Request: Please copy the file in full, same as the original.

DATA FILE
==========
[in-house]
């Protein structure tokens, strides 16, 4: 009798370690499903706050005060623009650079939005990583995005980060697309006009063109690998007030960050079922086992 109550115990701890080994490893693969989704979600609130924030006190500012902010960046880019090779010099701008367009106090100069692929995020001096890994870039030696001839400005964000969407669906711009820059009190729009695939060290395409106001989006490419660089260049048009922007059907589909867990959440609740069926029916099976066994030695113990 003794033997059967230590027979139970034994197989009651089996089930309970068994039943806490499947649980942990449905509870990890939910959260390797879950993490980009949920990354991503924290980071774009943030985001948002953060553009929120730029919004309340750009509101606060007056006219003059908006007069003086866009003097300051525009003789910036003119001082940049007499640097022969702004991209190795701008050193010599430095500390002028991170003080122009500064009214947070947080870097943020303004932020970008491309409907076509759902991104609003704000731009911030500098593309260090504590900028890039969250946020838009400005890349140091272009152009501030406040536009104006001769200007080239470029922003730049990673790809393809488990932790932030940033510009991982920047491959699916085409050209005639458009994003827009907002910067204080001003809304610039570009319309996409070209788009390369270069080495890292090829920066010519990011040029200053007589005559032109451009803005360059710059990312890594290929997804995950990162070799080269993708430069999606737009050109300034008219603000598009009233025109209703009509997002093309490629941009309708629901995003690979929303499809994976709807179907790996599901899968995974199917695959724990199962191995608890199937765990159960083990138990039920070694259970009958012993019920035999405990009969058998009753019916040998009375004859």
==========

[in-house]
């Protein structure tokens, strides 16, 4: 009798370690499903706050005060623009650079939005990583995005980060697309006009063109690998007030960050079922086992 109550115990701890080994490893693969989704979600609130924030006190500012902010960046880019090779010099701008367009106090100069692929995020001096890994870039030696001839400005964000969407669906711009820059009190729009695939060290395409106001989006490419660089260049048009922007059907589909867990959440609740069926029916099976066994030695113990 003794033997059967230590027979139970034994197989009651089996089930309970068994039943806490499947649980942990449905509870990890939910959260390797879950993490980009949920990354991503924290980071774009943030985001948002953060553009929120730029919004309340750009509101606060007056006219003059908006007069003086866009003097300051525009003789910036003119001082940049007499640097022969702004991209190795701008050193010599430095500390002028991170003080122009500064009214947070947080870097943020303004932020970008491309409907076509759902991104609003704000731009911030500098593309260090504590900028890039969250946020838009400005890349140091272009152009501030406040536009104006001769200007080239470029922003730049990673790809393809488990932790932030940033510009991982920047491959699916085409050209005639458009994003827009907002910067204080001003809304610039570009319309996409070209788009390369270069080495890292090829920066010519990011040029200053007589005559032109451009803005360059710059990312890594290929997804995950990162070799080269993708430069999606737009050109300034008219603000598009009233025109209703009509997002093309490629941009309708629901995003690979929303499809994976709807179907790996599901899968995974199917695959724990199962191995608890199937765990159960083990138990039920070694259970009958012993019920035999405990009969058998009753019916040998009375004859």